And that’s where I come in. since the Academy has seen fit to honor fewer films than they could have for the last five years, I’m going to step in and declare enough additional Best Picture nominees to fill out those ballots. So if you were involved in one of the movies I add in this article, I hereby give you the right to declare yourself part of a film that was nominated for Best Picture. See if anybody calls you on it.

Here we go.

In 2011, nine films were nominated, including:

The Artist
The Descendents
Extremely Loud and Incredibly Close
The Help
Midnight in Paris
The Tree of Life
In order to bring the list to ten, I am adding:


This is a wonderfully moody and unique movie with one of the most artfully planned and executed getaway scenes ever put on film. It not only stars up and coming star Ryan Gosling, but also features Carey Mulligan, Bryan Cranston, Albert Brooks, Oscar Isaac, Christina Hendricks, and Ron Perlman. That’s some cast! This is a movie that not enough people saw, but a whole lot of people would love if they did see it. I can’t think of a better reason to add a nominee than that…and we’re not even breaking any rules to do it!

The following year, the Academy came up one movie short again.
Their nominees in 2012 were:


Beasts of the Southern Wild
Django Unchained
Les miserables
Life of Pi
Silver Linings Playbook
Zero Dark Thirty
I like round numbers, so why not add:
Marvel’s The Avengers


I went back and forth between this and the sex therapist movie The Sessions, but in the end I decided to go with the number one box office hit of the year that was so much fun and had such a good cast. These folks will not only bring eyes to the party, but several of them had already been guests as nominees, so they’d have no trouble fitting in. Heck, Pepper Potts is actually a winner.

In 2013 the Academy continued with its very comfortable habit of leaving us wanting more by nominating just nine films.
The movies they nominated were:

2014-oscar-best-pictures12 Years a Slave
American Hustle
Captain Phillips
Dallas Buyers Club
The Wolf of Wall Street
As it turns out, I didn’t have much trouble at all finding a tenth member of this team. I could have gone with Woody Allen’s excellent Blue Jasmine, or August: Osage County, or even the biggest animated film in box office history, Frozen and I wouldn’t blame anybody who thought one of those was the right choice. But I’m a pretty big fan of the very underrated Cohen brothers film…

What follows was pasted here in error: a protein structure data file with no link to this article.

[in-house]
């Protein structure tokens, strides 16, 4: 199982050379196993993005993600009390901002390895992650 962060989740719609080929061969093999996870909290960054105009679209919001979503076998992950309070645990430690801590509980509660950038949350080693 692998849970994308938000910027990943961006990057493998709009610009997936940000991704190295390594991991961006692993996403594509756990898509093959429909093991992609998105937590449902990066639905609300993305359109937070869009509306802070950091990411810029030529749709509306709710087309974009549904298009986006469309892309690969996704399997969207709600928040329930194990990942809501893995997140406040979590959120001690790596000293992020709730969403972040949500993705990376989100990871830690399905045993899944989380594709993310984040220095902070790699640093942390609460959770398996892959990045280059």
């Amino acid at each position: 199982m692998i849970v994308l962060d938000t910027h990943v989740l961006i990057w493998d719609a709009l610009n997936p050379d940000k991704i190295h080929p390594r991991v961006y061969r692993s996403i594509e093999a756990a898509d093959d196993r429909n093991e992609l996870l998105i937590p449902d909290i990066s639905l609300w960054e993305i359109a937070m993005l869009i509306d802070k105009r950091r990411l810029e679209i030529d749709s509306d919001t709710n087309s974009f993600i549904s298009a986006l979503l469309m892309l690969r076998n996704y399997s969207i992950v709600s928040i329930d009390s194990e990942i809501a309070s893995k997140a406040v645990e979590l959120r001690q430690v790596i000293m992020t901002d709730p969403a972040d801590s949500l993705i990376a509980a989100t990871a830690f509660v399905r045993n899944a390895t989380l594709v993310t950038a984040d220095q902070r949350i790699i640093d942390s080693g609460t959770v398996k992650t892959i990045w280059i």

Inside Llewyn Davis


It’s a circular story about a talented folk singer who is still reeling from the loss of his former partner in music, but who just can’t seem to get out of his own way. Oscar Isaac is on a hot streak right now and in my mind it really started in earnest here with his amazingly nuanced and natural performance that included playing and singing the music himself. While we’re at it, he really should have been nominated for Best Actor in 2013.

Apparently the Academy wasn’t satisfied with stiffing just one potential Best Picture nominee, so starting last year in 2014 they began to double their pleasure by leaving two slots blank. Let that be a lesson to you, boys and girls. Nobody gives you anything in this life. If you want that Best Picture nomination you have to pay somebody for it.
Let’s have a look at the list of movies whose producers signed the right checks. They were:


Birdman or (the Unexpected Virtue of Ignorance)
American Sniper
The Grand Budapest Hotel
The Imitation Game
The Theory of Everything
The Academy was telling us there just weren’t two more films that would have looked good on that list. Let’s take up that challenge, shall we?
I found seven pretty good candidates. The five that didn’t make my cut were Foxcatcher, Wild, Unbroken, Gone Girl, and Interstellar. Those are all pretty good and I doubt anybody would have objected too hard to their inclusion, but I decided on:
Nightcrawler and Guardians of the Galaxy